- Flu Season: Centers for Disease Control and Prevention. (2020). “Flu Season.” cdc.gov/flu/about/season/flu-season.htm
- Dr. Fauci & Jennifer Garner Interview: @jennifer.garner on Instagram. (2020). “Conversation with Dr. Fauci.” instagram.com/tv/CE7tWzinTI8/
- When To Get Vaccinated: Centers for Disease Control and Prevention. (2020). “Who Needs a Flu Vaccine and When.” cdc.gov/flu/prevent/vaccinations.htm
- Southern Hemisphere Flu Data: World Health Organization. (2020). “Influenza update – 376.” who.int/influenza/surveillance_monitoring/updates/latest_update_GIP_surveillance/en/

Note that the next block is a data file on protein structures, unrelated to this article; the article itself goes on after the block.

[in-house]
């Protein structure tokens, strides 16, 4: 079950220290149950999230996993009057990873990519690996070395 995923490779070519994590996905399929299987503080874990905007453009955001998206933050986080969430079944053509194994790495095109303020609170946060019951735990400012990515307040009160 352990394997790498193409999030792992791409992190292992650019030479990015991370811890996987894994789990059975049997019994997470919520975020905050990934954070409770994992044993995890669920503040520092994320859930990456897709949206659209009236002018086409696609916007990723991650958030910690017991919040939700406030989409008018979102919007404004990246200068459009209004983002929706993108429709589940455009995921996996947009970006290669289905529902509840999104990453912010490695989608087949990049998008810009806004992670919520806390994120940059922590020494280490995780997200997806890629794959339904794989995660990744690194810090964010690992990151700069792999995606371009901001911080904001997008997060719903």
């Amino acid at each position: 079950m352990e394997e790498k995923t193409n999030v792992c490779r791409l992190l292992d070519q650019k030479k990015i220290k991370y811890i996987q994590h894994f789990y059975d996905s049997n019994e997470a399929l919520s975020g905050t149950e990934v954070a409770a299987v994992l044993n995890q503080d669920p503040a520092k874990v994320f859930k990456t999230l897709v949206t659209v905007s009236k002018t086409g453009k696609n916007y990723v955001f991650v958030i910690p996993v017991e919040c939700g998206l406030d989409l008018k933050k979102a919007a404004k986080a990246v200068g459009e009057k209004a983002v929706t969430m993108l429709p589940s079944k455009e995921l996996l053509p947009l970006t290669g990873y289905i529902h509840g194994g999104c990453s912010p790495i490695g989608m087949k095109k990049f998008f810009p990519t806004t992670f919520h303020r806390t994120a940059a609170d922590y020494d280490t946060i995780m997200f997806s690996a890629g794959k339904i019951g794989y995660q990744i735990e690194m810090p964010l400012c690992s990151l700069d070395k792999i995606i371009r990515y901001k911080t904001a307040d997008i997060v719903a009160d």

- Flu vs. COVID: Centers for Disease Control and Prevention. (2020). “Similarities and Differences between Flu and COVID-19.” cdc.gov/flu/symptoms/flu-vs-covid19.htm
- COVID High Risk Patients: Centers for Disease Control and Prevention. (2020). “People with Certain Medical Conditions.” cdc.gov/coronavirus/2019-ncov/need-extra-precautions/people-with-medical-conditions.html